Okay, the second way I think is really beneficial is there are online cost calculators specifically built for accessory dwelling units. You can go off and put in a bunch of variables and it will calculate on the fly what your ADU cost might be. Your total cost is broken down by hard costs like construction soft costs like architecture engineering and your fees and your permit fees and building fees and inspection fees and when it does that it just gives you a sense you can play with the variables and you can see, "when I increase the size this cost goes up but this cost per square foot goes down" and "when if I change from being in the septic system to not a septic system there's a big difference so that's very clear to me", septic makes a big difference, sewer and septic make a big difference on these projects. So they're fun to play with. Those cost calculators tend to be built for a specific area so if there's one for San Mateo County and there's one for Napa and Sonoma County if you don't live in one of those three counties it's okay, you use the San Mateo County one, you choose south San Francisco and then whatever the cost is at the end then you multiply it by a multiplier and that multiplier will adjust it for a city near you, closer to you. So you can say, "If I'm in Oakland, it's actually more expensive than the south San Francisco costs in that cost calculator", "If I'm in Sacramento it's less expensive and it gives you the exact multiplier to use for an average."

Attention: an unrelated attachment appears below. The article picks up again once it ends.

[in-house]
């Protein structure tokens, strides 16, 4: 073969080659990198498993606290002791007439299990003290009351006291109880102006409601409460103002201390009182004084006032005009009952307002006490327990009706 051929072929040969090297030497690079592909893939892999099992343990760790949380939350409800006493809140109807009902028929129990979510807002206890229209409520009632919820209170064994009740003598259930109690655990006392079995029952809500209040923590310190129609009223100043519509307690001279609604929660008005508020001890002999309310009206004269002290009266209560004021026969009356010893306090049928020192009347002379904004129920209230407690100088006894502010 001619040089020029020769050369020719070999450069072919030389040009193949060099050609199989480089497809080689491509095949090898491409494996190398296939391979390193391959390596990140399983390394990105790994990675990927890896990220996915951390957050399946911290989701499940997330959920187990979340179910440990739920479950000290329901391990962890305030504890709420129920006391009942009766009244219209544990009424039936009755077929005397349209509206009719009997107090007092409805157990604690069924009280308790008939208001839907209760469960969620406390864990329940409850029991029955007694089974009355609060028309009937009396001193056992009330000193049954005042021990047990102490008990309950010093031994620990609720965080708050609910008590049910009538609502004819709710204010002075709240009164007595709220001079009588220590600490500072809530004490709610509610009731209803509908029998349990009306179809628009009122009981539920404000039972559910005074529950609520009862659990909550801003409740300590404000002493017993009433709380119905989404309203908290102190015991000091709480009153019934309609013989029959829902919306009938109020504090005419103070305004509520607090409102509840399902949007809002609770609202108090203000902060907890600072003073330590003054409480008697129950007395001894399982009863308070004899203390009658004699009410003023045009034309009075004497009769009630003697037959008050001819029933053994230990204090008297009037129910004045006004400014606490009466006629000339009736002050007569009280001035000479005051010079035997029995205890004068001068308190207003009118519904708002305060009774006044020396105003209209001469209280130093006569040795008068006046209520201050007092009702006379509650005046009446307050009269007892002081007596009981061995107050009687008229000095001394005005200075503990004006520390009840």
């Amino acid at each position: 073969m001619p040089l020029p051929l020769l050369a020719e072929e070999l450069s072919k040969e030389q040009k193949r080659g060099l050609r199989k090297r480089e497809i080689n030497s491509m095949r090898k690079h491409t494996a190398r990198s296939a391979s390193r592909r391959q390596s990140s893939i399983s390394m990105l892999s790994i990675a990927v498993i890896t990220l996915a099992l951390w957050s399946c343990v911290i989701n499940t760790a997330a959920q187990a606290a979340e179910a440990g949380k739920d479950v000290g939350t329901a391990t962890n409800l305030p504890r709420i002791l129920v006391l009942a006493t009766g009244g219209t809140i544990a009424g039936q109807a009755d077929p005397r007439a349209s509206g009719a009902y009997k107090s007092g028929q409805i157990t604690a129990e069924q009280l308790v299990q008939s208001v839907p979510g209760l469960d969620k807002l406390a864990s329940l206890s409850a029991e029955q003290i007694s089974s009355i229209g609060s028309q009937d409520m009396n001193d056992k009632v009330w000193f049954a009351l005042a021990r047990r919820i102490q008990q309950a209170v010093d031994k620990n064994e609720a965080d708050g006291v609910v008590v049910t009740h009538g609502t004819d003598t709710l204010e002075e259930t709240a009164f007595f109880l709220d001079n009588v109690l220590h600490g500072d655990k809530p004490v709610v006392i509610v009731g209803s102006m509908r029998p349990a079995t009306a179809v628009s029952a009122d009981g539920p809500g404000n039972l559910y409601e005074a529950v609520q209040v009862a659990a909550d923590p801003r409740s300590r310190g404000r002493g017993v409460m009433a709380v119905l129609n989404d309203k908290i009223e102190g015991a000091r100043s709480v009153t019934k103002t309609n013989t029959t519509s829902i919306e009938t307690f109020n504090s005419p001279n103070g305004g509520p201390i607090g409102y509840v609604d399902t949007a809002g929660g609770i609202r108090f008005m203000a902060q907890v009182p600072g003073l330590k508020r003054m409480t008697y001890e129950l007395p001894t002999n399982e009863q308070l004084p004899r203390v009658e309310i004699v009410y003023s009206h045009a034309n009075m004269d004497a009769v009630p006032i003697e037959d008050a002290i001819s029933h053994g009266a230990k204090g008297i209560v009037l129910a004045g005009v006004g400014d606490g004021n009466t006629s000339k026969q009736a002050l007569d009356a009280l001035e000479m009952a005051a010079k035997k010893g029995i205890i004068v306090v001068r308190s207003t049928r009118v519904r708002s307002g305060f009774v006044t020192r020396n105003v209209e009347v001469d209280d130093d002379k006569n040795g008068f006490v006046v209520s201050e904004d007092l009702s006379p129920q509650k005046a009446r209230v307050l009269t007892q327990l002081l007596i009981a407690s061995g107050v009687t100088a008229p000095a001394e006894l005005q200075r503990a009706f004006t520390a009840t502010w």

The third way to figure it out is to look at average actual average costs. Meet somebody who has built an accessory dwelling unit find out what they spent and say to yourself is that you know if that's real then that's realistic. There's a lot to go into that but it'll it's nothing nothing beats actuals right? The first two are estimates they're not even averages, they're kind of like typical projects, actual averages are the best the problem is not a lot of people are sharing actual average costs yet.


So that's the three ways I wanted to go over—one you can ask for typical costs from a contractor, two you can use an ADU cost calculator, and three you can ask other homeowners and it'll give you a good ballpark and then you'll be that much more educated when you go into the design phases and the financing spaces. So now you can say, "Okay, well what do I want, what can I afford and you kind of go back and forth between those so costs can commonly vary between $200 a square foot all the way up to $500, $600 a square foot." It really depends on the project the other thing is big ADUs and small ADUs cost different amounts, a smaller ADU, in general, can cost less than a similar style ADU of a larger size but certain costs are fixed like putting in a foundation requires a certain amount of work whether it's a small foundation or a large foundation.

Get In Touch
Thank you for visiting Eano! Subscribe now to receive free renovation tips, discounts on materials and more!
Once you create an account, simply enter this email to log in—no password needed.